WATCH: Rep. Swalwell Traps Barr On Stone Resentencing And Trump Obstruction

Eric Swalwell

Rep. Eric Swalwell

Photo by Gage Skidmore / CC BY-SA 2.0

Reprinted with permission from Alternet

While much of Tuesday's House Judiciary Committee Hearing with Attorney General Bill Barr was wasted with imprecise and circuitous questions that let him filibuster and avoid accountability, Rep. Eric Swalwell (D-CA) managed to use his brief time to zero in on a key issue. He exposed Barr's excessive fealty and deference to President Donald Trump and effectively debunked the attorney general's claims to be an impartial defender of the rule of law.

Swalwell began by addressing an issue that had been discussed previously in the hearing without much clarity: Barr's interference in the sentencing recommendation of Roger Stone.

"Mr. Barr, have you ever intervened, other than to help the president's friend get a reduced prison sentence, in any other case where a prosecutor had filed a sentencing recommendation with the court?" he asked.

"Not that I'd recall," Barr said. He tried to blame the unusual circumstance on the line prosecutors in the case who threatened to quit — but they threatened to quit precisely because the intervention in the case was so unusual and facially corrupt.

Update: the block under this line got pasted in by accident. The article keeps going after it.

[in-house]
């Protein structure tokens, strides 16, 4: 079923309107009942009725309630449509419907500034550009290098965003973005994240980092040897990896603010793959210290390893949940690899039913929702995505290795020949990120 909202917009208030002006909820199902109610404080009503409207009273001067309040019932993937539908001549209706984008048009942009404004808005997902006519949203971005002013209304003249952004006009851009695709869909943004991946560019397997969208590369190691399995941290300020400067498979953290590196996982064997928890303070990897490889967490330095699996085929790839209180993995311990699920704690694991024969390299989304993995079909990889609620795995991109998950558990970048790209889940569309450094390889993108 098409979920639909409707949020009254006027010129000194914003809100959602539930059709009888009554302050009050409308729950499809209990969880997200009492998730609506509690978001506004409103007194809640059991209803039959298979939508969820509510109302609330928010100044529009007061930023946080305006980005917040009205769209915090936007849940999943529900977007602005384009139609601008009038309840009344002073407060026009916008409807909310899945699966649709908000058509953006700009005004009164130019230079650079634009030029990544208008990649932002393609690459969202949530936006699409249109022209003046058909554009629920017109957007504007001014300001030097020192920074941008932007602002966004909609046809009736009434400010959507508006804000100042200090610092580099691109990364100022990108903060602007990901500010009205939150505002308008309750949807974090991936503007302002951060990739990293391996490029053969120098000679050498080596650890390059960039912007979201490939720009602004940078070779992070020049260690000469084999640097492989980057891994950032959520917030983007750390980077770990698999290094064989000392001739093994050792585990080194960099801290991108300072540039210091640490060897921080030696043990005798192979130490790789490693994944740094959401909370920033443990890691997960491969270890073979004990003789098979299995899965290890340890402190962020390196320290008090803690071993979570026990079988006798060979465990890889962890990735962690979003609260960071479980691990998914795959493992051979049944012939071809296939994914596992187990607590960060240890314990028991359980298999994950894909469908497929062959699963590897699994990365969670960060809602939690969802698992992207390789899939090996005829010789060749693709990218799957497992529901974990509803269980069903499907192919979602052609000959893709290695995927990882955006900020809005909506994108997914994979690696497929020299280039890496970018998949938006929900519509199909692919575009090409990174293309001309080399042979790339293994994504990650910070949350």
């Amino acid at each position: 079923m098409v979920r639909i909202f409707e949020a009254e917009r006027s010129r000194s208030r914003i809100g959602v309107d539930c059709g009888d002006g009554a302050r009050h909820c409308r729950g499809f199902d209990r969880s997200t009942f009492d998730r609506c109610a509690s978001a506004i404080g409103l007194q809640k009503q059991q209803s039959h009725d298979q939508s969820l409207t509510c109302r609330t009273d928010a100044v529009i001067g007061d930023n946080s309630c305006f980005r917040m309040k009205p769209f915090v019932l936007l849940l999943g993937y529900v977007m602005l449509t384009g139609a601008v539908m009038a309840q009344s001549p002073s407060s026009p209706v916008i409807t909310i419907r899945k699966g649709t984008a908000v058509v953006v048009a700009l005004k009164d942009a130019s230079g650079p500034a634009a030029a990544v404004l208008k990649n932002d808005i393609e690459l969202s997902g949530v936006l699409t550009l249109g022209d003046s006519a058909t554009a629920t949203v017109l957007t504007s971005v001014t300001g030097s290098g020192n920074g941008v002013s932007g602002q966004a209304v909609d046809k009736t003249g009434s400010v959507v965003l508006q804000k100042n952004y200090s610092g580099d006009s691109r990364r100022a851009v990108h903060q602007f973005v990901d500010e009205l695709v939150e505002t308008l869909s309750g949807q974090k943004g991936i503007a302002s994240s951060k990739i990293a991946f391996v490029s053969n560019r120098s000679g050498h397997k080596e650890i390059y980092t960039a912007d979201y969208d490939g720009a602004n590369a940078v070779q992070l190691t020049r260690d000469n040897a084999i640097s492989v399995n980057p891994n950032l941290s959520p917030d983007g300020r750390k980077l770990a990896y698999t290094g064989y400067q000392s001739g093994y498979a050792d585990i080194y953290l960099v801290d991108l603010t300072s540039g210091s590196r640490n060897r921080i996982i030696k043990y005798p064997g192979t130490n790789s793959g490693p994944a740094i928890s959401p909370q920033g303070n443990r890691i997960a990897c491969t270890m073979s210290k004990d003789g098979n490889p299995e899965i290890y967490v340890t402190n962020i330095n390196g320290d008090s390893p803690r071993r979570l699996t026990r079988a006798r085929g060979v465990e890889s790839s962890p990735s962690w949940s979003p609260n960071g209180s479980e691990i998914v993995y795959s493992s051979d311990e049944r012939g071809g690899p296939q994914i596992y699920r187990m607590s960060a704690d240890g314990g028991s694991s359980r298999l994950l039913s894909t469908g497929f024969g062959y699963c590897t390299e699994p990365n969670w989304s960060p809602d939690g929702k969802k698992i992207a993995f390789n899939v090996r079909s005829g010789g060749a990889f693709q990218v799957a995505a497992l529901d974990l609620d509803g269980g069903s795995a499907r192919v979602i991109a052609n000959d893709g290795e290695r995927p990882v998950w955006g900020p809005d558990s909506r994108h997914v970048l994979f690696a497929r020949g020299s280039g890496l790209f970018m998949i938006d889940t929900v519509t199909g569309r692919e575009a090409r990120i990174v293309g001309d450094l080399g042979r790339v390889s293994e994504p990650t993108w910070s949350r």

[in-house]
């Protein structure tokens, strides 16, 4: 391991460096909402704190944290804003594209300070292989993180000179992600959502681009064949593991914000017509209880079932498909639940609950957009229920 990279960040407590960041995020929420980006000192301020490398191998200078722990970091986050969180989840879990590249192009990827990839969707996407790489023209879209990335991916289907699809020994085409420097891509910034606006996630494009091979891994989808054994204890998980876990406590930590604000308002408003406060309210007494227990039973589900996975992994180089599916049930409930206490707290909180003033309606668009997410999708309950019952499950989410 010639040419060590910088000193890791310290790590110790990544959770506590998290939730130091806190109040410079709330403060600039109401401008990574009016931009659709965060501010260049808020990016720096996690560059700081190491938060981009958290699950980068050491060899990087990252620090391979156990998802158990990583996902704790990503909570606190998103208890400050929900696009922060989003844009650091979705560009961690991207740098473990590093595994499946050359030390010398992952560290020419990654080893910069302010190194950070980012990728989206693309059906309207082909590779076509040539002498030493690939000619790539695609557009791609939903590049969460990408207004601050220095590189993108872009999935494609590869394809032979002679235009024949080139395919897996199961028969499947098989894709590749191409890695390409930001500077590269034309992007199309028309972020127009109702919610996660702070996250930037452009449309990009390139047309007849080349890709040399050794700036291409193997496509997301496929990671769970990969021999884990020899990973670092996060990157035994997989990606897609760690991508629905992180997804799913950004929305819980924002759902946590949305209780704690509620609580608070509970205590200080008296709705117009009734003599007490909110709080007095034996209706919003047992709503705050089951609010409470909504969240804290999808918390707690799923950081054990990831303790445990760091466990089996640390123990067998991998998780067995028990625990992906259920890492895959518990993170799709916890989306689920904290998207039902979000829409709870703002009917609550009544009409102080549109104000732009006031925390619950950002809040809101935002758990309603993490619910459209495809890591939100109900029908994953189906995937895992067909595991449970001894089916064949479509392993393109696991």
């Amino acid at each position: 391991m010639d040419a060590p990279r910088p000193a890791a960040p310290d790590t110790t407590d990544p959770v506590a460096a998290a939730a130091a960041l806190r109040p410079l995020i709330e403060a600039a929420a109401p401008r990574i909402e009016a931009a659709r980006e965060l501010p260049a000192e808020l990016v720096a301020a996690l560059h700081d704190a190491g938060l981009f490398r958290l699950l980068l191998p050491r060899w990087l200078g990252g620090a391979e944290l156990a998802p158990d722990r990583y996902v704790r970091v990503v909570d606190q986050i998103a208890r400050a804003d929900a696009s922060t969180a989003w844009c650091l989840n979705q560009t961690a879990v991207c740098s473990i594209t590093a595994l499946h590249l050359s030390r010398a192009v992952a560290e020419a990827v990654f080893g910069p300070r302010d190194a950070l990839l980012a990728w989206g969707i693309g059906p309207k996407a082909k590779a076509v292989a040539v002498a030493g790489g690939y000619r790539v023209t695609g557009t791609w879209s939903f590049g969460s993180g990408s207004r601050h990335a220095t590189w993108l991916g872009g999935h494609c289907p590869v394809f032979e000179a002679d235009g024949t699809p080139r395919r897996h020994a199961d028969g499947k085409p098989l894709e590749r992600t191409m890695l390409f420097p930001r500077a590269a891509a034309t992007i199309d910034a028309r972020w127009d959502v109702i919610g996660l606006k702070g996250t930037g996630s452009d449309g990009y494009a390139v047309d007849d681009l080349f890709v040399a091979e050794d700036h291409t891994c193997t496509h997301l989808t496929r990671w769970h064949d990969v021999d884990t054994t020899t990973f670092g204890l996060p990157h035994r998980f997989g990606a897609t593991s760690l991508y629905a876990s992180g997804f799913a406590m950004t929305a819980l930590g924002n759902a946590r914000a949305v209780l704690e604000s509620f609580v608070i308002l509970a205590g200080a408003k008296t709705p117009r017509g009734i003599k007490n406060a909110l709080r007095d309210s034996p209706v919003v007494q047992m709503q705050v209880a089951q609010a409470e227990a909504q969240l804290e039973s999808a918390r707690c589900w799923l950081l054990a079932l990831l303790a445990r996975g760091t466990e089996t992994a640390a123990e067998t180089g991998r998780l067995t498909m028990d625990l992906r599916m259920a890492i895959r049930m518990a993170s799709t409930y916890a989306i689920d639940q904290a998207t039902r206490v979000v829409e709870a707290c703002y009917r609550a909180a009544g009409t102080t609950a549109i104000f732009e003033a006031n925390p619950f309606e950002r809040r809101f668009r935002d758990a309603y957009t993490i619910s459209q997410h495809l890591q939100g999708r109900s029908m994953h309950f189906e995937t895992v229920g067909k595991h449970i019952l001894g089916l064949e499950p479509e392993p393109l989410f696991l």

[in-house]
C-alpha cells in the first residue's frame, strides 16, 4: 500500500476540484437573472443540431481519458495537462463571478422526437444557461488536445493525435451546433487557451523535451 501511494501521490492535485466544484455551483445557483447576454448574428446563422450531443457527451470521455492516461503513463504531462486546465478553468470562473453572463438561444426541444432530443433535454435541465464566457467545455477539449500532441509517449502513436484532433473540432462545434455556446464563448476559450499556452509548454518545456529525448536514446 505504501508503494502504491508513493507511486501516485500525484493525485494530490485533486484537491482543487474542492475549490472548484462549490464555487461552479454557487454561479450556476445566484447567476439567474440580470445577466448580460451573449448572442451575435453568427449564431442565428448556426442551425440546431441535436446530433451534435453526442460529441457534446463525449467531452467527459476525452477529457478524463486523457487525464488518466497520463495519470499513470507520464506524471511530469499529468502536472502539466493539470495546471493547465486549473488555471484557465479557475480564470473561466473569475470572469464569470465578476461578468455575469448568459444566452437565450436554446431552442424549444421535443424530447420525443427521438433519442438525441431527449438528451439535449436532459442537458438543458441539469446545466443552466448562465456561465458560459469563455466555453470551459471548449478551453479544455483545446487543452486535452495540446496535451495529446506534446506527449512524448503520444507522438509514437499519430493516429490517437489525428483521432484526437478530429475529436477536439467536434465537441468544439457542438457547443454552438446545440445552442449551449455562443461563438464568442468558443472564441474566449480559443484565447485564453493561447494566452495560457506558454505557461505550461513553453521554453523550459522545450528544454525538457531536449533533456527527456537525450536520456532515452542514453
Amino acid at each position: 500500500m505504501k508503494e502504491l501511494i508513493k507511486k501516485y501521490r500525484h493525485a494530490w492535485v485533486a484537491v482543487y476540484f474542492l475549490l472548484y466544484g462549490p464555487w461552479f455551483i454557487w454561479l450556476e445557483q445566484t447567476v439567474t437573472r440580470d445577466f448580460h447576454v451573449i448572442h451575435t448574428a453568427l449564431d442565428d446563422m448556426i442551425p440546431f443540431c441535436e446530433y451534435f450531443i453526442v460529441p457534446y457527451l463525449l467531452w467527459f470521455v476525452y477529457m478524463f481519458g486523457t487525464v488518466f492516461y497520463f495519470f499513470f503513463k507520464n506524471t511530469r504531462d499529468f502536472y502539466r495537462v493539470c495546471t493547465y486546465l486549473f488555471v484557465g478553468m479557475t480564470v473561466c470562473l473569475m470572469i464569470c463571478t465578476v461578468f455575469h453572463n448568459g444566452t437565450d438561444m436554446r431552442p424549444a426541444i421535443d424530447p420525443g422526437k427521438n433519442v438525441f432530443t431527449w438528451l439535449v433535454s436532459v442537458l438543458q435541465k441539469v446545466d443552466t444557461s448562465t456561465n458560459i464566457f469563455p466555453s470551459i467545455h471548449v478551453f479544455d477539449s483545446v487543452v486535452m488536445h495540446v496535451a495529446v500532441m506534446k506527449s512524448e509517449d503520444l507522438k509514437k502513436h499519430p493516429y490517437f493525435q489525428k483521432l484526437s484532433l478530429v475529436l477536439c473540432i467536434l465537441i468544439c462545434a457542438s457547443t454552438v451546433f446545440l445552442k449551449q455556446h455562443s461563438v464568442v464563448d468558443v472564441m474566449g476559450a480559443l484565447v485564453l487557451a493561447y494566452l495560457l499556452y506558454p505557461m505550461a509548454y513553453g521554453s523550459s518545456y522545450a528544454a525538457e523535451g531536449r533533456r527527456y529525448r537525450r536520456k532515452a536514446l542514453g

"Mr. Barr, Americans from both parties are concerned that, in Donald Trump's America, there's two systems of justice: one for Mr. Trump and his cronies, and another for the rest of us. But that can only happen if you enable it," Swalwell said, as Barr scoffed. "At your confirmation hearing, you were asked: Do you believe that a president could lawfully issue a pardon in exchange for the recipients' promise not to discriminate him? You said no, that would be a crime."

"Yes, I said that," Barr said.

"And when you said that, that a president swapping a pardon to silence a witness would be a crime, you were promising the American people that if you saw that, you would do something about it. Is that right?" asked Swalwell.

"That's right," said Barr.

"Now, Mr. Barr, are you investigating Donald Trump for commuting the prison sentence of his long time friend and political adviser Roger Stone?"

Barr's answer was quick: "No."

This, in itself, was a huge tell. When former FBI Director James Comey was asked by Congress if he was investigating Trump in 2017, he refused to answer — even though he wasn't. He did this for a good reason. It is unfair to confirm that any person is under investigation before charges are announced, except in extenuating circumstances. So officials shouldn't deny the existence of a particular investigation into an individual and should always refuse to answer, so that if there ever is such an investigation, the official can credibly keep it secret. But this isn't a concern for Barr in this case because Barr knows he'll never investigate the president — no matter what.

Swalwell didn't mention this fact, but he laid out a compelling case that not only should Trump be investigated for the Stone commutation, but that he is likely guilty.